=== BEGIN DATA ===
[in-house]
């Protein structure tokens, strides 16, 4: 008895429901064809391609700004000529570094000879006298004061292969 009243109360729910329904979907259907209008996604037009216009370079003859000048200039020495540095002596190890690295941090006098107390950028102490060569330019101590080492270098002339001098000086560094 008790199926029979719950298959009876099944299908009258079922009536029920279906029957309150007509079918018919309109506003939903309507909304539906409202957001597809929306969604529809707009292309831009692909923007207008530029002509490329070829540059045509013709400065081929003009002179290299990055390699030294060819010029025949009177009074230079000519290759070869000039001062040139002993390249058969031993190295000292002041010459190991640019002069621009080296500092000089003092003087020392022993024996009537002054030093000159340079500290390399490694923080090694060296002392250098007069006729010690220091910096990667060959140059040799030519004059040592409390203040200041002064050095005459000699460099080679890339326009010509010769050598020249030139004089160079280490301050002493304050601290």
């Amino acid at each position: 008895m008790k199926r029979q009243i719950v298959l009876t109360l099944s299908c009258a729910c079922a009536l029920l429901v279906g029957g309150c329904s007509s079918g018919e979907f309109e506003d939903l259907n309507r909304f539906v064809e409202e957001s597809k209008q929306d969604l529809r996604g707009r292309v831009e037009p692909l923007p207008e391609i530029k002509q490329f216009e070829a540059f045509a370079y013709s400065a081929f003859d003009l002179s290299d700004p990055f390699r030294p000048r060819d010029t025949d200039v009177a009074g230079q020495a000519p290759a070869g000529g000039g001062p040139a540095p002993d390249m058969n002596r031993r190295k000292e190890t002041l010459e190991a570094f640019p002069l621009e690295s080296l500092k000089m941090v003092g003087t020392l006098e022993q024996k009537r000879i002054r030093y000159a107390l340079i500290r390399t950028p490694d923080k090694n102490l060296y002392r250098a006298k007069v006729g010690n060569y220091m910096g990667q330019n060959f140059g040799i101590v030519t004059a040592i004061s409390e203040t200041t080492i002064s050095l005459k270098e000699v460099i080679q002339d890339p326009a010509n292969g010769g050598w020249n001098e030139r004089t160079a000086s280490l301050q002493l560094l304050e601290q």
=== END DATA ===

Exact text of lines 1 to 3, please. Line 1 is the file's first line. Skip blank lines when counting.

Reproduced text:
[in-house]
């Protein structure tokens, strides 16, 4: 008895429901064809391609700004000529570094000879006298004061292969 009243109360729910329904979907259907209008996604037009216009370079003859000048200039020495540095002596190890690295941090006098107390950028102490060569330019101590080492270098002339001098000086560094 008790199926029979719950298959009876099944299908009258079922009536029920279906029957309150007509079918018919309109506003939903309507909304539906409202957001597809929306969604529809707009292309831009692909923007207008530029002509490329070829540059045509013709400065081929003009002179290299990055390699030294060819010029025949009177009074230079000519290759070869000039001062040139002993390249058969031993190295000292002041010459190991640019002069621009080296500092000089003092003087020392022993024996009537002054030093000159340079500290390399490694923080090694060296002392250098007069006729010690220091910096990667060959140059040799030519004059040592409390203040200041002064050095005459000699460099080679890339326009010509010769050598020249030139004089160079280490301050002493304050601290």
């Amino acid at each position: 008895m008790k199926r029979q009243i719950v298959l009876t109360l099944s299908c009258a729910c079922a009536l029920l429901v279906g029957g309150c329904s007509s079918g018919e979907f309109e506003d939903l259907n309507r909304f539906v064809e409202e957001s597809k209008q929306d969604l529809r996604g707009r292309v831009e037009p692909l923007p207008e391609i530029k002509q490329f216009e070829a540059f045509a370079y013709s400065a081929f003859d003009l002179s290299d700004p990055f390699r030294p000048r060819d010029t025949d200039v009177a009074g230079q020495a000519p290759a070869g000529g000039g001062p040139a540095p002993d390249m058969n002596r031993r190295k000292e190890t002041l010459e190991a570094f640019p002069l621009e690295s080296l500092k000089m941090v003092g003087t020392l006098e022993q024996k009537r000879i002054r030093y000159a107390l340079i500290r390399t950028p490694d923080k090694n102490l060296y002392r250098a006298k007069v006729g010690n060569y220091m910096g990667q330019n060959f140059g040799i101590v030519t004059a040592i004061s409390e203040t200041t080492i002064s050095l005459k270098e000699v460099i080679q002339d890339p326009a010509n292969g010769g050598w020249n001098e030139r004089t160079a000086s280490l301050q002493l560094l304050e601290q």